Wednesday, December 20, 2006

Council Prohibits Extended Liquor Store Hours

It will be a blue, blue Christmas Eve for liquor store owners who had hoped to start selling at 9 a.m. instead of 1 p.m.

Both Christmas Eve and New Year’s Eve fall on Sundays this year and a so-called blue law prohibits sale of alcohol until early afternoon, when presumably folks have already been to church to observe the Sabbath. Owners sought City Council approval to waive the prohibition, but the council voted 3-2 to uphold it, even though officials said a precedent existed for the early opening.

Councilmen Harold Gibson, Rashid Burney and Elliott Simmons voted “no” Wednesday and Councilwoman Linda Carter and Council President Rayland Van Blake voted “yes.” Councilmen Cory Storch and Don Davis were absent for the vote.

Carter had asked for reassurance that in past years the city had allowed 9 a.m. openings when holidays fell on Sundays. After receiving confirmation Wednesday that it was past practice, she voted in favor.

Storch came to the meeting after the vote, but said he had intended to go with the majority. On Monday, Don Davis said he endorsed the early opening as a business matter, because consumers would go out of the city to other towns with early openings. Had all been present, Storch would have been placed in the position of tie-breaker.

Gibson said Monday he felt people would not be inconvenienced by the 1 p.m. opening and that the early opening might increase public drinking.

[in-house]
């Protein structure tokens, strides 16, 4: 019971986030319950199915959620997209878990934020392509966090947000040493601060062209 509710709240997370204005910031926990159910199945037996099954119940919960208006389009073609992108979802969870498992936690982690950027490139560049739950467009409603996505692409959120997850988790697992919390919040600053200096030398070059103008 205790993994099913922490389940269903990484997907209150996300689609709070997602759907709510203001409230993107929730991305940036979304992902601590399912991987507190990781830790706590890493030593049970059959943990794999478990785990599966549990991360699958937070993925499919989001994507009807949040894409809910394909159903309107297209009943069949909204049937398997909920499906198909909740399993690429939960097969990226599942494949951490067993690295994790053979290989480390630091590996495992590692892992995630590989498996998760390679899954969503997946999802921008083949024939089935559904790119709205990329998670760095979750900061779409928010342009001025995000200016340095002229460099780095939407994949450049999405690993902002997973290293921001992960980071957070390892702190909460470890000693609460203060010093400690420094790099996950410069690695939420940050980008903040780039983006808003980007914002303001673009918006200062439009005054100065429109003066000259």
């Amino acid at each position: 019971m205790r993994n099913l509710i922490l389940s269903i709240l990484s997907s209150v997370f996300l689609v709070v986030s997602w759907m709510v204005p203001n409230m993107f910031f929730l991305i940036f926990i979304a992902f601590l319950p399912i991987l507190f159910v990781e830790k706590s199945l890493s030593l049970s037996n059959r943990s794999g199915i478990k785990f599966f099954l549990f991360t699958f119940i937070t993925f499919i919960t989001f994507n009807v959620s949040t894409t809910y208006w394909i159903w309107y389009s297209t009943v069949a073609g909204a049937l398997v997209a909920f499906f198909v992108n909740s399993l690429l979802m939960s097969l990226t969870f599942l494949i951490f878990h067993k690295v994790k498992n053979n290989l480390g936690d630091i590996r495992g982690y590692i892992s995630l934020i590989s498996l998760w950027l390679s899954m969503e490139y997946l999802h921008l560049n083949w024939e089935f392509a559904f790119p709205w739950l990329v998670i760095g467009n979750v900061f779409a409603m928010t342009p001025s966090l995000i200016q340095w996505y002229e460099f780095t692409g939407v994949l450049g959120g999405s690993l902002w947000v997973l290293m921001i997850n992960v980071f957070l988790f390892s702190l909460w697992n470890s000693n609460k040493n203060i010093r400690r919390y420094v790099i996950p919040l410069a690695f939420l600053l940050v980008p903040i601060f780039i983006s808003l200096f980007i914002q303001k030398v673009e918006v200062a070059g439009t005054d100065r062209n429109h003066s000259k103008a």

The city has had a significant problem with open-air alcohol consumption and related issues of intoxication, littering and victimization of drunk individuals.

Having more than its fair share of liquor establishments, city officials tried to pare them down by increasing license fees to the maximum allowable and aggressively monitoring licensees for offenses.

From one of Plaintalker’s first entries in 2005:

State law now limits issuance of new licenses so that there will be no more than one consumption license for every 3,000 residents or no more than one distribution license per 7,500 of a municipality's population.
PLAINFIELD population - 47,829
Consumption (3,000) = 15.9
Distribution (7,500) = 6.4

Because Plainfield licenses predate this formula, the city has more than double the amount of liquor stores allowable under the new rule. The number of bars and restaurants serving liquor rose to the point a few years ago that legislation was passed empowering the city to buy out a license, if warranted.

--Bernice Paglia


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